Skjoldenaesholm Castle

Jystrup, Denmark

Skjoldenæsholm Castle was originally located 1.5 km to the south of the current house. Skjoldenæs is first recorded in the 1340s when it was owned by the crown and referred to as a 'castle of considerable size'. King Christopher II mortaged the estate to John III, Count of Holstein-Plön. King Valdemar IV can with certainty be linked to the locale, in either 1346 or 1348, when he besieged the castle.

The medieval castle was demolished in 1567 but a castle bank surrounded by moats can still be seen at the site today. The estate was crown land for an extended period of time, held in fee by various members of the Danish nobility until 1662 when it was ceded to the King's rentemester Henrik Müller. Over the next few years, between 1663 and 1666, Müller completed a new manor house, half-timbered and in one storey, at the site of the current main building.

After Müller's death in 1682, the estate was reacquired by the king, Christian V, who the following year gave it to his half-brother Ulrik Frederik Gyldenløve, who also owned the Gyldenløve Mansion in Copenhagen as well as several other estates in Denmark and in Norway. After his death, Skjoldenæsjolm remained in his family for almost a century. Count Ferdinand Anton Danneskiold-Laurvig, Ulrik Frederik Gyldenløve's son, owned the property from 1720 until his death in 1754. Anna Joachimine Danneskiold-Laurvig, the widow after his son, replaced the old main wing with the one seen today in 1766.

Anna Joachimine Danneskiold-Laurvig was the last member of the family to own Skjoldenæsholm, selling the property in 1794, shortly before her death the following year. The buyer was Anna Marie Bruun de Neergaard (née Møller) and Skjoldenæsholm has remained in the Bruun de Neergaard's ownership. The main building was in 1971 converted into a conference centre. Today estate covers 1,272 hectares of land, including Skjoldenæsholm Tramway Museum which was founded in 1978 and a golf course. The rest consists mainly of forest.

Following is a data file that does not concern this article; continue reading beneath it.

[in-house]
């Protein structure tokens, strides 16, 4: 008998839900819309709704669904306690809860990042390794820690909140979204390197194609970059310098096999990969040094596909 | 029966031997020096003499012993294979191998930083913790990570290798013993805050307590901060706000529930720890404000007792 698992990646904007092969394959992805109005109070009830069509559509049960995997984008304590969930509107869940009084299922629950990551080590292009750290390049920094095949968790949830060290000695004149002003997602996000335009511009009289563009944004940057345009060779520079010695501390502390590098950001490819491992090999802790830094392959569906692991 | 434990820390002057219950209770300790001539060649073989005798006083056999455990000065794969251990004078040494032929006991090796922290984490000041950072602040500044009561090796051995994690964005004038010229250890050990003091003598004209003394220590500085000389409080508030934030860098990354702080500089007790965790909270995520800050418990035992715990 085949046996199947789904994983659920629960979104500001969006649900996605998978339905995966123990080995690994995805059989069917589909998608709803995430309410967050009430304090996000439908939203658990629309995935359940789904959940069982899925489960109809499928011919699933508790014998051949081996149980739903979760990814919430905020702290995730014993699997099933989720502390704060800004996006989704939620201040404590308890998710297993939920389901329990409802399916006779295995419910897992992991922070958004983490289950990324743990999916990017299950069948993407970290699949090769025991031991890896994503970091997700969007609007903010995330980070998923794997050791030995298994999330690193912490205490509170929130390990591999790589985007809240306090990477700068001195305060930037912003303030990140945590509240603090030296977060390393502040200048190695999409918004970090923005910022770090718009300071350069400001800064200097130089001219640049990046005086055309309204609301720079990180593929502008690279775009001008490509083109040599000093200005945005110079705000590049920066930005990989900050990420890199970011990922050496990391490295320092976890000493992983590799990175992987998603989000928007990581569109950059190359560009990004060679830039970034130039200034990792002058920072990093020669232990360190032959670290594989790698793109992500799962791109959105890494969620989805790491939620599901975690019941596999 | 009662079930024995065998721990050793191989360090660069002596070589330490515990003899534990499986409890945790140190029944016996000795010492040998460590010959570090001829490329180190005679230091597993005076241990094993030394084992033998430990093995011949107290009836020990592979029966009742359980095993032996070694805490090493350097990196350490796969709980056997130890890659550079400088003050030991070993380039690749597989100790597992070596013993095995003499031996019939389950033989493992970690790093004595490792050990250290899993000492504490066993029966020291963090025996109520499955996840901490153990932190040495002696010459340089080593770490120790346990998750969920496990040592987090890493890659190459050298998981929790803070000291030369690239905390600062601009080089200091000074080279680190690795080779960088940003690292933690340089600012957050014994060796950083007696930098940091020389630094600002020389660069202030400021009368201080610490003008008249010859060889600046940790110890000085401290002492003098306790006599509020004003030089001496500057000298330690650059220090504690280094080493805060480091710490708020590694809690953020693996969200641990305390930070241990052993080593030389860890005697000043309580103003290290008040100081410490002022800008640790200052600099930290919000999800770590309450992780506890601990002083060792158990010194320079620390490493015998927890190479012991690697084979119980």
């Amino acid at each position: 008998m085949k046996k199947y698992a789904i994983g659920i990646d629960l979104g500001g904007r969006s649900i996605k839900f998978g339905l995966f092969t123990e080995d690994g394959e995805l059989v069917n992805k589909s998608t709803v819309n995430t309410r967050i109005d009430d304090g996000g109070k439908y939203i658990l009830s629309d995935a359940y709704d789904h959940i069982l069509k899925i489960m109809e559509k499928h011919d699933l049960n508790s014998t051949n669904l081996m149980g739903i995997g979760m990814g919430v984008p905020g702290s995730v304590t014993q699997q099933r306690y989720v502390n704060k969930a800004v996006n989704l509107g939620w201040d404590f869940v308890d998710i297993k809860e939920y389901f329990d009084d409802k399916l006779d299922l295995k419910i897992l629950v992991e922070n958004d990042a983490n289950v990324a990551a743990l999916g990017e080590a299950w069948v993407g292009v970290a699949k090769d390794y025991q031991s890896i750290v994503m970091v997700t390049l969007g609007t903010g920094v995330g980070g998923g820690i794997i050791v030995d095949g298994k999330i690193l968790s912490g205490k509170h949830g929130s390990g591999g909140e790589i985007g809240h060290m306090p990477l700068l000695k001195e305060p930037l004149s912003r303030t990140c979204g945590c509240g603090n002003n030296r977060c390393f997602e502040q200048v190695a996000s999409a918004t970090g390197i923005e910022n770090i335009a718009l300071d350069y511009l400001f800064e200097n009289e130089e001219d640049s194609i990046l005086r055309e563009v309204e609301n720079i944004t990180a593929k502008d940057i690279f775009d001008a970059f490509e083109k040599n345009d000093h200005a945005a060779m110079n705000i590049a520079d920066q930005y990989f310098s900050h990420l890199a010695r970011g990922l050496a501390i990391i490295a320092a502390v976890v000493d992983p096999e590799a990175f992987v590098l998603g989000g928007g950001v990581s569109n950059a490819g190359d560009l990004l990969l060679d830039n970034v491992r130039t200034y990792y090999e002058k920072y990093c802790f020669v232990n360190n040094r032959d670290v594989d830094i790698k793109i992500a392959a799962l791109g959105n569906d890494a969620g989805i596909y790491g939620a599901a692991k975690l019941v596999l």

The sober Neoclassical main wing from 1766 stands in washed, yellow brick. The architect is not known but may have been Philip de Lange. Originally, the red hip roof also covered the three-bay median risalits, found on both sides of the main wing, which received their triangular pediment in connection with a major renovation in 1703. The renovation also added a new east wing and gave the old half-timbered west wing a new facade in masonry towards the courtyard, which matched it. The interior displays several fine examples of 18th-century period decorations.

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Details

Founded: 1766
Category: Palaces, manors and town halls in Denmark
Historical period: Absolutism (Denmark)

More Information

www.skj.dk
en.wikipedia.org

Rating

4.2/5 (based on Google user reviews)

User Reviews

Marlene Salmony Olsen (3 years ago)
Meget fin service og betjening
Kai Hawaleschka (4 years ago)
A lovely hotel, fantastic food
Martin Knudsen (4 years ago)
Located in rural Denmark in green idyllic surroundings it offers a quiet venue for special occasions. Average food and wine.
Anders Lynge Pedersen (5 years ago)
OK
Chandrashekar Palle (5 years ago)
Amazing place... beautiful castle on the lake side
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